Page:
Sim Tee Peng, 39, was sentenced to 7 years and 5 month in prison in connection with a Ponzi scheme that took about $1.8 million from 21 victims. Peng took money from individuals who believed they were paying conveyancing fees in connection with their purchase of properties.


    The Seventh Circuit upheld the 50 year prison sentence of Timothy Durham. U.S. v. Durham, 2016 U.S. App. LEXIS 1780 (7th Cir. Feb. 3, 2016). Durham had been convicted in connection with his Fair Finance Co. Ponzi scheme that defrauded 5,000 investors out of $200 million. The Seventh Circuit had previously ordered the lower court to re-sentence Durham when it found that the government presented insufficient evidence to support $300,000 in alleged transfers. The lower court then found that this wouldn’t have made a difference in the length of the sentence.

    The trustees of the Fairfield Sentry funds were denied their attempt to intervene in a proposed $55 million settlement between PricewaterhouseCoopers LLP and a class of investors relating to the Bernard Madoff scheme.

   The trustee of the Bernard Madoff scheme sought to block a proposed $64 billion class action lawsuit against Jeffry Picower, asserting that the class action is barred by a 2011 settlement. The complaint had previously been dismissed as being derivative of the trustees claims, but the plaintiffs now contend they have direct claims.

    The trustee in the Bernard Madoff case asked permission to amend his complaint against accountant Steven Mendelow so that he can add allegations that Mendelow knew that Madoff was not making stock trades. Rather, the trustee alleges that Mendelow received “special financial benefits,” including a 17% return on some of Mendelow’s accounts, in exchange for Mendelow referring new investors to Madoff.

    Mizuho Bank filed a motion to dismiss a lawsuit by clients filed in Illinois accusing it of aiding the Mt. Gox scheme. The Japanese bank says there is no basis for the claims and that the case should be heard in Japan.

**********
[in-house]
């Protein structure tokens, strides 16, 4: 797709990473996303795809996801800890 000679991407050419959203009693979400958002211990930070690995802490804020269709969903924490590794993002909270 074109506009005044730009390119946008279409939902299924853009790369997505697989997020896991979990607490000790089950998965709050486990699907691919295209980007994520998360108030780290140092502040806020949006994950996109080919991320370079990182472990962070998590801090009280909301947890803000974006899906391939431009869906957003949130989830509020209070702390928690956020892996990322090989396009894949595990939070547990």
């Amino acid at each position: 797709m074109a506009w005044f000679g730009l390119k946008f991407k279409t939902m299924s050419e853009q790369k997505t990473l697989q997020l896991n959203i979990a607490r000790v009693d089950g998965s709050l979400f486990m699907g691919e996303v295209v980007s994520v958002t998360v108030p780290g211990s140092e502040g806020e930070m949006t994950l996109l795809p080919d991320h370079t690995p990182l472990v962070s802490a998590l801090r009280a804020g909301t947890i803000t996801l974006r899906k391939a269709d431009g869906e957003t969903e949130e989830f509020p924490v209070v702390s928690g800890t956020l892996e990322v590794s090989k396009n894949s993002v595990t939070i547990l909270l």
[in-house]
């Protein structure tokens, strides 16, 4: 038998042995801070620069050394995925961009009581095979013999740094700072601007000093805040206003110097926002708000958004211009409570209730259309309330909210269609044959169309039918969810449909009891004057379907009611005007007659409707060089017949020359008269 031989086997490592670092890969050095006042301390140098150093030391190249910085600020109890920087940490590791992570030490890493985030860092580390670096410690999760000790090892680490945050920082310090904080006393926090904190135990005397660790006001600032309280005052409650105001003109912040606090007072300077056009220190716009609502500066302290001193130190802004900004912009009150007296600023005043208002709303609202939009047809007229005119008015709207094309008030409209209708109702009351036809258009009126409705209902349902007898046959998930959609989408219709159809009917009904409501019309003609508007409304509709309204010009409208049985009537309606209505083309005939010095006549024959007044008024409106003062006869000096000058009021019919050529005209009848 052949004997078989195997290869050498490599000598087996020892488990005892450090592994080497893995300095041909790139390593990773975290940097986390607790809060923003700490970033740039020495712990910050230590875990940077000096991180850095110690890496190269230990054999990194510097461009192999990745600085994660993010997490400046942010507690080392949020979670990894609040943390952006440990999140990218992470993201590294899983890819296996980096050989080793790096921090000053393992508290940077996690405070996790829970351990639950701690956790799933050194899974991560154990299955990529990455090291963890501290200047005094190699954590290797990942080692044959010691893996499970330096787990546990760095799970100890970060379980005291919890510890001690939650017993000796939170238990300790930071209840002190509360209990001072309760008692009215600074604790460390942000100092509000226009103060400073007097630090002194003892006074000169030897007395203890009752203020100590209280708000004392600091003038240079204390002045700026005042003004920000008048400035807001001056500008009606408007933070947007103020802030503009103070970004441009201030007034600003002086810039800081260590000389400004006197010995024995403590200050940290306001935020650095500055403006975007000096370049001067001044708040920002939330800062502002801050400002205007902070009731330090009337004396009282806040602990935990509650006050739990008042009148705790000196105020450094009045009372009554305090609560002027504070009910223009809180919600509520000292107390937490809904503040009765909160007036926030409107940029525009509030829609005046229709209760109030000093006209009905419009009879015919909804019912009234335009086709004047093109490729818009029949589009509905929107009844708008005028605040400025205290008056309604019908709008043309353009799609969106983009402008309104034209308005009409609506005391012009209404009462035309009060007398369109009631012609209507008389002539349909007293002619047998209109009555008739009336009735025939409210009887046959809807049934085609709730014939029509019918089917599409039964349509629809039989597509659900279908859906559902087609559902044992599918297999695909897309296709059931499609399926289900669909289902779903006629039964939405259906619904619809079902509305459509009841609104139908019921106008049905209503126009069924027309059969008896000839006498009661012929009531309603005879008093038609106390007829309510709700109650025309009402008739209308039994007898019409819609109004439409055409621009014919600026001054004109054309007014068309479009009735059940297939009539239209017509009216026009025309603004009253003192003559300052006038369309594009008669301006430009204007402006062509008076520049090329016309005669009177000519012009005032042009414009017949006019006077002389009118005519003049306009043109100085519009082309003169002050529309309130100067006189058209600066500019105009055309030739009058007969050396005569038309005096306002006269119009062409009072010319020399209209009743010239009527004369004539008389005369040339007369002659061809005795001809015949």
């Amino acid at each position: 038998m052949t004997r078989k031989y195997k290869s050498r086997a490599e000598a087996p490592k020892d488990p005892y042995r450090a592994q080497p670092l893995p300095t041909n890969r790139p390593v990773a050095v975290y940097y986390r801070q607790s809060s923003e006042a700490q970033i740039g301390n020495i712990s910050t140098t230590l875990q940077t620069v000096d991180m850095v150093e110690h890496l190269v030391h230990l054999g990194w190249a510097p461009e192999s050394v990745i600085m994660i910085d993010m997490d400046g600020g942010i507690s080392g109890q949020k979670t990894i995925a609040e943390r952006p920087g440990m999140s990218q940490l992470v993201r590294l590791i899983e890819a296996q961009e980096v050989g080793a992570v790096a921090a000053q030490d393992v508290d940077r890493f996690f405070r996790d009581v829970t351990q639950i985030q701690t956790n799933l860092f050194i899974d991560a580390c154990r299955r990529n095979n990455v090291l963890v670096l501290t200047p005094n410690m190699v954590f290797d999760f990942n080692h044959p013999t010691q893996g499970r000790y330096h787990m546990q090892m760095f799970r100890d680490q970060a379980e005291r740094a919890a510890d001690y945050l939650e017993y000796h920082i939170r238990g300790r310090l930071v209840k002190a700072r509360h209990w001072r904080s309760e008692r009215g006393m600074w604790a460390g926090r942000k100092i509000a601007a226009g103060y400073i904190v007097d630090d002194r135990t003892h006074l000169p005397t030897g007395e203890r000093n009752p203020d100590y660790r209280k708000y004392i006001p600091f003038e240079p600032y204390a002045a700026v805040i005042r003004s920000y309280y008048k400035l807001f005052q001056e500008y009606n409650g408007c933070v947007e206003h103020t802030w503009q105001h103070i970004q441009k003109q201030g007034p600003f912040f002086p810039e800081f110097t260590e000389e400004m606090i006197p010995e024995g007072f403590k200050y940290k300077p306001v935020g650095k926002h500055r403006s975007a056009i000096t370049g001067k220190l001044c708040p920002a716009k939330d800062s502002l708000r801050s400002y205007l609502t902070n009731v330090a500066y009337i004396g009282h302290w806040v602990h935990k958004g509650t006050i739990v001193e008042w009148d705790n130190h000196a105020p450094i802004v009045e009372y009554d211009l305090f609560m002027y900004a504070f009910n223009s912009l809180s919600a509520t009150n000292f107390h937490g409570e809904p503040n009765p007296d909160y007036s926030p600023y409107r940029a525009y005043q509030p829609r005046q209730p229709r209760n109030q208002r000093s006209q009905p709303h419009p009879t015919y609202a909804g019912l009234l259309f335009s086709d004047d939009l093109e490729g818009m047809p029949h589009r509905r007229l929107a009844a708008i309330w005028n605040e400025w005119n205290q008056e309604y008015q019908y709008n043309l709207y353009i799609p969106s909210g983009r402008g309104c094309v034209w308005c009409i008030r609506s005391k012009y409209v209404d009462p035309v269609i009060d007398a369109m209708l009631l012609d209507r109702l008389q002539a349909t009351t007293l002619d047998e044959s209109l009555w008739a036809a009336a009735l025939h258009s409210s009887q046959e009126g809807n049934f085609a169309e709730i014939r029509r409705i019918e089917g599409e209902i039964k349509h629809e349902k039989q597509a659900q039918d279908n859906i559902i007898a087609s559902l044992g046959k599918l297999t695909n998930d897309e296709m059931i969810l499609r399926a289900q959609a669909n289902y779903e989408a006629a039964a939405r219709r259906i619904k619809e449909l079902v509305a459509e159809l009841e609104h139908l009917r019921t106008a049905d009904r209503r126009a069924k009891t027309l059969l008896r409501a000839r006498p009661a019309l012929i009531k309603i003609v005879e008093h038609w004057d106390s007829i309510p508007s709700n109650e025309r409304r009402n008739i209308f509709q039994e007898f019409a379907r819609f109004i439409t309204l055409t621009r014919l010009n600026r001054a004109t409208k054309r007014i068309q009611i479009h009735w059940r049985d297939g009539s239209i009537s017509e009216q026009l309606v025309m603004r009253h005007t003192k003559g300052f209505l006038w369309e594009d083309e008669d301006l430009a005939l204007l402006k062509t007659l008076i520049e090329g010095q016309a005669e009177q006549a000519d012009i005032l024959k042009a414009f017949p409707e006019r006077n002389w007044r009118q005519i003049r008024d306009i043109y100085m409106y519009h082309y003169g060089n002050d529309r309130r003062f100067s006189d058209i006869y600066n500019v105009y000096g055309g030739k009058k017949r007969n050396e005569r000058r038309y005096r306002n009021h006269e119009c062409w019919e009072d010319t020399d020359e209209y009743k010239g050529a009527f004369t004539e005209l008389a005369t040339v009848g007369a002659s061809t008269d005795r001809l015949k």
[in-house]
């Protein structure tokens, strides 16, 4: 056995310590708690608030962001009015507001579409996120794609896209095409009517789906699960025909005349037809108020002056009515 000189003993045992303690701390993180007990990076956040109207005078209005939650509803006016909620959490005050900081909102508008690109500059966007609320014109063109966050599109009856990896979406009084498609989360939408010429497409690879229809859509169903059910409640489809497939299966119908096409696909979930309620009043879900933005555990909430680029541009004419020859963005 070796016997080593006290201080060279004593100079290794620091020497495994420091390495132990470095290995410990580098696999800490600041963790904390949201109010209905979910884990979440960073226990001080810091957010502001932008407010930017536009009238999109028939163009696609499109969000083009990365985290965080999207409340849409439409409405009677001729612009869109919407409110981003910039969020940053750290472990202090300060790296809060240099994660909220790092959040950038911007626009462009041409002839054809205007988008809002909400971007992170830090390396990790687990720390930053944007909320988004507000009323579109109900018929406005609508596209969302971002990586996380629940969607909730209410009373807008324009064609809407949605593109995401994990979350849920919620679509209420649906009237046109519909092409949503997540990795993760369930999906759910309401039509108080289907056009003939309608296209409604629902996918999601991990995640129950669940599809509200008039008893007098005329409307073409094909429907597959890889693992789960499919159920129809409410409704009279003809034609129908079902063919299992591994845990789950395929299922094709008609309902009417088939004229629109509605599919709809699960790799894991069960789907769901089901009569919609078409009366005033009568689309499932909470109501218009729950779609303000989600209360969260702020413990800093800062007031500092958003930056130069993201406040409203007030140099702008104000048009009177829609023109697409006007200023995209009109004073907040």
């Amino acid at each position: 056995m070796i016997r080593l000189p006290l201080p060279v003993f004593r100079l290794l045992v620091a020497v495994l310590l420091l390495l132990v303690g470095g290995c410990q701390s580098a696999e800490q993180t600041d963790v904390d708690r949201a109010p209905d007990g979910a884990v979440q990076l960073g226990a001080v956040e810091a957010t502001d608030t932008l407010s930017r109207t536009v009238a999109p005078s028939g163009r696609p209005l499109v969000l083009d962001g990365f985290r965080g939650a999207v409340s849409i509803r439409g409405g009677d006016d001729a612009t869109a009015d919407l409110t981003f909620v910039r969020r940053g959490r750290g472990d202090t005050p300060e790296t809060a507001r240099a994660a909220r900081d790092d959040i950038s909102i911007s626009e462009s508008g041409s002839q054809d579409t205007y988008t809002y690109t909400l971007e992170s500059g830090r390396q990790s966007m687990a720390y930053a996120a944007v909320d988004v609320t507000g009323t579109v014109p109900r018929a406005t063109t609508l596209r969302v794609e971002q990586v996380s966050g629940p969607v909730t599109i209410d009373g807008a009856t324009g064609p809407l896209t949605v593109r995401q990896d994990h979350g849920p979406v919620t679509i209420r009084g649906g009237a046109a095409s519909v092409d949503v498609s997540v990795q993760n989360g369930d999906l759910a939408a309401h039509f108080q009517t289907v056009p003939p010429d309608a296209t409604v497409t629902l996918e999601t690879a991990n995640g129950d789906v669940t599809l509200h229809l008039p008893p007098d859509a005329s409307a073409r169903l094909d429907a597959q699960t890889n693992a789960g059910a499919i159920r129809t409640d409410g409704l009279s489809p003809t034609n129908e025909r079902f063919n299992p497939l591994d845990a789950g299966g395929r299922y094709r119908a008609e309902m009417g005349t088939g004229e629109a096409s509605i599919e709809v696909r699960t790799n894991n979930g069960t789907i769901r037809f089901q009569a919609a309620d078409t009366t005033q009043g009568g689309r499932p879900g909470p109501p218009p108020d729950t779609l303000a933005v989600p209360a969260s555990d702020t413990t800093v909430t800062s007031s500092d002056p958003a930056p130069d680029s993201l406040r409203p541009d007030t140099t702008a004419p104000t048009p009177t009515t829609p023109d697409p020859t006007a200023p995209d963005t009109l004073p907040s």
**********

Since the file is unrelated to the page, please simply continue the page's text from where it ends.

The Ninth Circuit upheld the lower court’s dismissal of claims against Stonefield Josephson Inc. in connection with the Private Equity Management Group, or PEMGroup, Ponzi scheme. Mosier v. Stonefield Josephson, Inc., 2016 U.S. App. LEXIS 3118 (9th Cir. Feb. 23, 2016). The appellate court agreed that the receiver could not sue on behalf of the defrauded investors regarding Stonefield’s audits because there had not been a showing of “reasonable reliance” and causation.

    The Financial Crimes Enforcement Network (FinCEN) and the Office of the Comptroller of the Currency (OCC) issued a $4 million joint penalty against Gibraltar Private Bank and Trust for “substantial” anti-money laundering deficiencies. The bank was found, among other things, to have failed to file at least 120 suspicious activity reports involving about $558 million in transactions in connection with the Scott Rothstein Ponzi scheme. Rothstein was sentenced to 50 years in prison in connection with his Ponzi scheme.

    The former CEO of Gibraltar Private Bank, Steven Hayworth, sued the bank, alleging fraud and breach of contract and seeking $40 million in damages. Hayworth alleges that he was used as a scapegoat by the bank’s board of directors and pressured into leaving after Gibraltar settled several of the lawsuits relating to the Scott Rothstein Ponzi scheme.

    The receiver of the $7 billion Allen Stanford Ponzi scheme is seeking to distribute another $50 million to victims, bringing the total distribution to about 2.5% of the victims’ claims.

    Chadbourne & Parke agreed to a settle claims by investors in the R. Allen Stanford Ponzi scheme. The terms of the settlement are confidential. The firm of Proskauer Rose and Stanford’s former lawyer, Thomas Sioblom remain as defendants in the case. Separately there are other class actions moving forward against Greenberg Traurig and Hunton & Williams.

   The assets of two promoters of the TelexFree scheme were frozen. A court froze the assets of Danill Shoyfer and Scott Miller, although neither has been charged by the SEC.

    The ZeekRewards receiver is seeking to recover $13.2 million from payment processing companies, Payza and Payment World.